From Wikipedia, the free encyclopedia
Jump to navigation Jump to search
Tracy, a man with autism who stars in the documentary Wretches & Jabberers, participates in a Question and Answer session at the ReelAbilities Film Festival.

ReelAbilities is the United States' largest film festival dedicated to showcasing films by, or about, people with disabilities. It was founded by JCC Manhattan in New York City in 2007.


The Festival's Co-directors are Isaac Zablocki and Ravit Turjeman. ReelAbilities strives to make the festival as fully accessible as possible. In 2012, it screened films in 23 locations in all five of New York City's boroughs. All films screened by the Festival are captioned. It is also "the only festival in New York that prints film programs in Braille and features audio descriptions for the blind".[1]

In March 2015, the NY edition of the festival opened on the Intrepid Sea, Air and Space Museum and was featured for 7 days in 37 venues throughout the greater NY metropolitan area.

ReelAbilities is now a touring film festival throughout the United States. Cities on its itinerary include:[2]

  • Atlanta
  • Bay Area
  • Boston
  • Columbus
  • Cincinnati
  • Chicago
  • Greater D.C.
  • Houston
  • Minneapolis/St. Paul
  • New Jersey
  • New York City
  • Philadelphia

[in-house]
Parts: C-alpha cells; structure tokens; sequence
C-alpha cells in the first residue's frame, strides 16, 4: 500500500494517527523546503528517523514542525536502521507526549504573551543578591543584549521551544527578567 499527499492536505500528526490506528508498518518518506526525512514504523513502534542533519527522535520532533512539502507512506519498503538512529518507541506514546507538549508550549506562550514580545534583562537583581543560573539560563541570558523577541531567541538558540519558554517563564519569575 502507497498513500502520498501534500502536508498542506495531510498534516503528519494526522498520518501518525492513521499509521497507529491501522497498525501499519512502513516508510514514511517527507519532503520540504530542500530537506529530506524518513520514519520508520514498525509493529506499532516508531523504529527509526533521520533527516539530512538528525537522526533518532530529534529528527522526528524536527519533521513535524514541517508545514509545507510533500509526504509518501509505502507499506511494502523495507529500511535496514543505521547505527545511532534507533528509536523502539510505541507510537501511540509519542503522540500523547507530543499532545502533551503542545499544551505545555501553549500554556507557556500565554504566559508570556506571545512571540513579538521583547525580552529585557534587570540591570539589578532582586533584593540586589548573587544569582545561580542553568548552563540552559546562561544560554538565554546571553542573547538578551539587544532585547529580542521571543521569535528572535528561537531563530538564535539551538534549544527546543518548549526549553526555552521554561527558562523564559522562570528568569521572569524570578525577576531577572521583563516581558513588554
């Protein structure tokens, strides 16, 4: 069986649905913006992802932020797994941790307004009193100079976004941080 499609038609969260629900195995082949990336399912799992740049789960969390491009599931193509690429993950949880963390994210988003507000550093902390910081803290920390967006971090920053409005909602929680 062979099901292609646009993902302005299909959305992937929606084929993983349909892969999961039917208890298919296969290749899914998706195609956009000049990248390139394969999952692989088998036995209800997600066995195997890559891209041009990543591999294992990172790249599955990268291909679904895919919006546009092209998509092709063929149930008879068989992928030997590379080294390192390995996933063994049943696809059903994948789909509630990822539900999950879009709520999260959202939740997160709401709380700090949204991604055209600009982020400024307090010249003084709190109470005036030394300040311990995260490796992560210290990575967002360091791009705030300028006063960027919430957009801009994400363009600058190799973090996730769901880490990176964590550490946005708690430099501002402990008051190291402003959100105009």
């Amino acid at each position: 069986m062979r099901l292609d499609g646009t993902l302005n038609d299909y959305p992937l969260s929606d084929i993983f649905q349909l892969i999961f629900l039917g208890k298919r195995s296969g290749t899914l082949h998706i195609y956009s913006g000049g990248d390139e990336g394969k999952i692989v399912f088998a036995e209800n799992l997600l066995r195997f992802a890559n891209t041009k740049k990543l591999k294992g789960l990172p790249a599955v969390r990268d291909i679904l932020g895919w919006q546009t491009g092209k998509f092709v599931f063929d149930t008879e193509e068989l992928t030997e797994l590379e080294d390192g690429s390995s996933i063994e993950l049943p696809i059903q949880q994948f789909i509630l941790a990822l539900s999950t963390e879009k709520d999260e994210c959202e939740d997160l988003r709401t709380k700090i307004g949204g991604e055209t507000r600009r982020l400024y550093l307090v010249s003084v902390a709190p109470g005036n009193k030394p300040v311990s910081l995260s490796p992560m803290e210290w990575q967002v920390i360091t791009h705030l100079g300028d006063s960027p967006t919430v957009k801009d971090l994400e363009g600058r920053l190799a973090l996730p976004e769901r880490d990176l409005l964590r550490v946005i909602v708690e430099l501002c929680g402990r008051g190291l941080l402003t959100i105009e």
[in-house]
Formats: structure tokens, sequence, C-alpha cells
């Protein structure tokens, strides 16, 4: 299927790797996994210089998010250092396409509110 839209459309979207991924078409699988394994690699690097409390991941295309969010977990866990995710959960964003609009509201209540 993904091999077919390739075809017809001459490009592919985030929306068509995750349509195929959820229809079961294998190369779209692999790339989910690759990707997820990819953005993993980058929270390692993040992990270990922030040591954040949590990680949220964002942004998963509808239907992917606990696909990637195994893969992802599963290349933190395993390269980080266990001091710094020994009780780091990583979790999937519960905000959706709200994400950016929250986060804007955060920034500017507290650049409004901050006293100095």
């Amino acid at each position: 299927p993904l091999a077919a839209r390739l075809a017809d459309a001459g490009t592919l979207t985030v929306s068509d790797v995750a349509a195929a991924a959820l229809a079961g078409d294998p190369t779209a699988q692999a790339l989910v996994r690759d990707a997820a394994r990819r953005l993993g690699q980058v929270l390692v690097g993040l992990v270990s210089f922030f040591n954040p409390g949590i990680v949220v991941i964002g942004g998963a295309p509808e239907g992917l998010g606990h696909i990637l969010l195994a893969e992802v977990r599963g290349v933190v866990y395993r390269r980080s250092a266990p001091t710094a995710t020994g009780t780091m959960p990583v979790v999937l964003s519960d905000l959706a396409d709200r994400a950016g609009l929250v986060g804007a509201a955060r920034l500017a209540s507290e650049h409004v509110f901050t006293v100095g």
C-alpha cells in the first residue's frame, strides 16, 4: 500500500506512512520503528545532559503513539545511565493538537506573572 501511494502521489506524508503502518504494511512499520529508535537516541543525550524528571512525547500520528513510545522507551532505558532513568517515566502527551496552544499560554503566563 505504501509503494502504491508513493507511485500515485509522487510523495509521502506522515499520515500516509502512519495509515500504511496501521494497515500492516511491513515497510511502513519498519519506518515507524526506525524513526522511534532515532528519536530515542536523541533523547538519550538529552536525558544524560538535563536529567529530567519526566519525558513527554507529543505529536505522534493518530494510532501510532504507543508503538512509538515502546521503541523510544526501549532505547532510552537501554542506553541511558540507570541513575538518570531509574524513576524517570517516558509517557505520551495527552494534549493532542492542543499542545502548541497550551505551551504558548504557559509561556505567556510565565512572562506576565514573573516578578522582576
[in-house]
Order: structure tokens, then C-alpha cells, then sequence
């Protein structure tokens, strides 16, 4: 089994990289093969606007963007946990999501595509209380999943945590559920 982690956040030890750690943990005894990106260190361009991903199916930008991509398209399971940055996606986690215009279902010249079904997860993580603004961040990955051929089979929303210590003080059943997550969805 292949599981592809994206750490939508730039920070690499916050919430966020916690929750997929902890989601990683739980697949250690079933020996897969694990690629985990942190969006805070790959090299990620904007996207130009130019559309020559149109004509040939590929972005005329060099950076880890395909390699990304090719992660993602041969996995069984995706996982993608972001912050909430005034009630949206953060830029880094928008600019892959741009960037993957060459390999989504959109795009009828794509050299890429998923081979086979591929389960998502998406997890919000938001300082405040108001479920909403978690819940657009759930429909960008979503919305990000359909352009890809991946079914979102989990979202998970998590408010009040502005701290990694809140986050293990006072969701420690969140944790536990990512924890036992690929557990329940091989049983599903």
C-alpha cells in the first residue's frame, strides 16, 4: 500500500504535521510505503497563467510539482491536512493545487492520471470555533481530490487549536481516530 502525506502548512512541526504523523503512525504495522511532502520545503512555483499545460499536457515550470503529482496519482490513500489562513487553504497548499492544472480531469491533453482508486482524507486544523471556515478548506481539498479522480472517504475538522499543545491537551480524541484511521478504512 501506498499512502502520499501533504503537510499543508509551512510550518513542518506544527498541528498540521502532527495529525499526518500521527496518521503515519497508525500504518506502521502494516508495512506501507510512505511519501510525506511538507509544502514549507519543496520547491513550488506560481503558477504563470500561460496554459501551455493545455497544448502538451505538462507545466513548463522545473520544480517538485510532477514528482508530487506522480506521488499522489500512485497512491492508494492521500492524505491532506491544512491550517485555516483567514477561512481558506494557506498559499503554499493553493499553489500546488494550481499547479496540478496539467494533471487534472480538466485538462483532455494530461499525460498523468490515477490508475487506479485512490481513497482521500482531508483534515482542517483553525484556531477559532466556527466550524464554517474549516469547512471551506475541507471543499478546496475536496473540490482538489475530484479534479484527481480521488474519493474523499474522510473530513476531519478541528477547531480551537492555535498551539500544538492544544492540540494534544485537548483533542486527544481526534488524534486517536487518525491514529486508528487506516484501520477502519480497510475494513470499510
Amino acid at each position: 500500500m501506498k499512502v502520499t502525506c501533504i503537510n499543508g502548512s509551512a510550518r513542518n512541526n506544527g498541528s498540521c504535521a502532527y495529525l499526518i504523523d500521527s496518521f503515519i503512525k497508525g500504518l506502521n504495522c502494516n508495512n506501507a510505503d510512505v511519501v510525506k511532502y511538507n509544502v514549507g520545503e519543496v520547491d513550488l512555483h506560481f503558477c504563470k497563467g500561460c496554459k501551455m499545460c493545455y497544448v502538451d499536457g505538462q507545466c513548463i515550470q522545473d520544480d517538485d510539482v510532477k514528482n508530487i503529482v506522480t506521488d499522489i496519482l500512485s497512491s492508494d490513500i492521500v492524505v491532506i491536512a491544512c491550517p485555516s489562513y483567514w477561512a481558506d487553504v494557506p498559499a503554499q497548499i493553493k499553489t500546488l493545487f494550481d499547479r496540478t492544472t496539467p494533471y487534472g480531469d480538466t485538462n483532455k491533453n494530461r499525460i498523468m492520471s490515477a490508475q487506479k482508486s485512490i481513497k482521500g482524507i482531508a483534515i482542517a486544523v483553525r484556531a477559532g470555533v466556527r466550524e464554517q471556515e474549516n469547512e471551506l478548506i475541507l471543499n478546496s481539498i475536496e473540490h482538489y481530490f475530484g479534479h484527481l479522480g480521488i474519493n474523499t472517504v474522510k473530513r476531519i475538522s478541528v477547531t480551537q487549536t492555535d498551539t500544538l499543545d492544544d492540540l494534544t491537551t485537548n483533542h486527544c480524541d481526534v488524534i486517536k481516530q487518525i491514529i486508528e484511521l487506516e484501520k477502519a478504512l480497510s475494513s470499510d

• Pittsburgh
  • Richmond, Virginia


Disabilities of any kind are explored in the films in the ReelAbilities Film Festival programming. In 2012, films featured included disabilities such as autism, Down syndrome, cerebral palsy, blindness and mental health.[3] ReelAbilities screens films from the United States as well as international films, including from countries such as Argentina, Australia, Belgium, Canada, China, Germany, and the United Kingdom.

According to Festival Director Isaac Zablocki, most of the films originate outside the United States:

...specifically in Europe, where there's traditionally a lot of smaller films and access to government funds. Lots of these films are amazing, and, best of all, we get to show premieres. Many of the films are embraced outside of the U.S., but we're often the first or only American festival to show these movies.[1]

Jeff Remz, a communications and marketing manager of the Boston Jewish Film Festival, helped sponsor ReelAbilities in Boston in 2012. Remz says, "Disabilities don’t know boundaries by way of country, ethnicity, religion, or community."[4]

See also[edit]


  1. ^ a b Dale, Austin (February 7, 2012). "NYC Disability Film Festival, Reelabilities, Continues To Expand". Indiewire. Retrieved July 14, 2012.
  2. ^ "ReelAbilities". ReelAbilities. Retrieved July 14, 2012.
  3. ^ Tepper, Rachel (February 1, 2012). "Video: ReelAbilities Disabilities Film Festival Opens Feb. 1 With Iraq Vet Flick 'Warrior Champions'". The Huffington Post. Retrieved July 14, 2012.
  4. ^ West, Nancy Shohet (February 2, 2012). "REELAbilities Boston examines the lives of people with disabilities". The Boston Globe. Retrieved July 14, 2012.

External links[edit]